Indeed Virtue Ethics should be a modern day aspiration. MacIntyre wishes for the renaissance of Aristotelian Virtue Ethics to rectify the failings of our Western, capitalist meritocracy through the unification of phronesis in order to achieve a society where communal eudaimonia is apparent. MacIntyre’s “Dependent rational Animals” 1999 portrays that humans are a vulnerable species, and need relationships to counteract our wide inadequacies: this sense of solidarity appears to be lacking in our Western society. In order to flourish, we require the assistance of our associates in order to focus on our own character, and, in turn, improve the ethics of society. Our actions correspond to our morality, in which, we are also responsible for our omissions, in the tradition of Peter Singer, for we have a duty to help and support others. Common ground can be found in Christian Ethics here, for, if one looks to Mark 8:36, one can recognise “what does it benefit a man to gain the world but loose his soul”. Yet, currently, there seem to be three types of figures that dominate Western culture. Firstly, the Bureaucratic Manager, obsessed with matching a means to an end, such as Civil Servants. Secondly, the Young Aesthete, an example being a materialistic politician, and, finally, the Therapist, for example, the journalist keeping the system going.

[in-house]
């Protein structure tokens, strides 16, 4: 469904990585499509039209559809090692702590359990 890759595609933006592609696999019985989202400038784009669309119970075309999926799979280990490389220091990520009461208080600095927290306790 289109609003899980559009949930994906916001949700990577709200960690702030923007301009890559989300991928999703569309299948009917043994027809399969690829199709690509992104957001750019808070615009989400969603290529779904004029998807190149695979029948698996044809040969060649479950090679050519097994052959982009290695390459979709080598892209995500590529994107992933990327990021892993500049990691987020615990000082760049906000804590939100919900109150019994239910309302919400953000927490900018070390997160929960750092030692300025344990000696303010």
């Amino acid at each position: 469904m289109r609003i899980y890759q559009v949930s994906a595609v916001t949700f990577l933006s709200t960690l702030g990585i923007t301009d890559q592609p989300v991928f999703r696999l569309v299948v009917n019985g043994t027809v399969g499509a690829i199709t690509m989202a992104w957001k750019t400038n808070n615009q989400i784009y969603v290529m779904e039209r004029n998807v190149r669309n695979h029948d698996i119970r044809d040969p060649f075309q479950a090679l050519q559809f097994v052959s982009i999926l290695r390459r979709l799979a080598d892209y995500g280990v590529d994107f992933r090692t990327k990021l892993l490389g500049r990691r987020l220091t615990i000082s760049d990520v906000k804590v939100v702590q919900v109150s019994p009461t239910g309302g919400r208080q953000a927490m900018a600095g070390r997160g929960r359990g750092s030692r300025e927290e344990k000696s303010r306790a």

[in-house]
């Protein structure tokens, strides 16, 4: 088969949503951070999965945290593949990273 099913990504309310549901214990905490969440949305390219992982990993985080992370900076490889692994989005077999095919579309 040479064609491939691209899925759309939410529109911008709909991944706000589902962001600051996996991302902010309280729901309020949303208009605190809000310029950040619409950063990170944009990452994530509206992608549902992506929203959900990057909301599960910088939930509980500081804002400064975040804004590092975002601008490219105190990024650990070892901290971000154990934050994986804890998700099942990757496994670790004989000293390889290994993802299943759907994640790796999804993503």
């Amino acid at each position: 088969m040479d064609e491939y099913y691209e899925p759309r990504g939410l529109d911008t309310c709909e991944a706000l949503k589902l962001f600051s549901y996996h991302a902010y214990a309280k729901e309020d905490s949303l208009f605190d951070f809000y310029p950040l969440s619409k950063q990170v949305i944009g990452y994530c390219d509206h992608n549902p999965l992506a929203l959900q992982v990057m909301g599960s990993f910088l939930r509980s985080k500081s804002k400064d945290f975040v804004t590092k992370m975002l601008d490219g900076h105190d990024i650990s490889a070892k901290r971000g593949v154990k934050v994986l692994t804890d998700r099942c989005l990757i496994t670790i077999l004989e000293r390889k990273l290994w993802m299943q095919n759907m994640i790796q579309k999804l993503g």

The reason why Virtue Ethics should be favoured is because it overcomes the perennial tension existing within humans, reason vs desire. Phronesis, for example, entails interpreting a moral dilemma from a holistic approach, recognising an individual’s emotions, yet overcoming akrasia through following their rational choice over irrational desires. This is summed up by Immanuel Kant, who states that “the ground for obligations must not be found in the nature of man, nor in the circumstances of the world, but solely a priori in the concept of pure reason”. Virtue ethics succeeds as a worthy ethic, namely because it recognises the struggles on life journeys, and promotes the benefit of self-understanding and development of character via hardship.

Ultimately, Virtue Ethics can correct deviant and harmful behavior through exercising virtues, such as courage and determinism in the face of powerful dictatorship. Arguably, where arêtes such as courage are misguided towards an evil end, such as courageous suicide bombers killing innocent people, acts such as this can no longer be described as virtuous, for they are misguided towards an intrinsically evil end. However, whilst there are quite clearly many strengths to this ethic, the utopian vision will not be brought about for generations, further proven by the etymology of the word ‘utopia’. Derived from the Greek, utopos – ‘eu-topos’ – can mean ‘good place’, however ‘u-topos’ also means ‘no place’. In which case, it may not materialise at all! Instead, it may actually lead to dystopia, where, as Kant knew only too well, the wicked prosper, whilst the virtuous suffer. We appear to be left with a Hobbesian view of life, being “isolated, nasty, brutish and short”, in which Virtue Ethics fails to overcome.

Law student, King's College London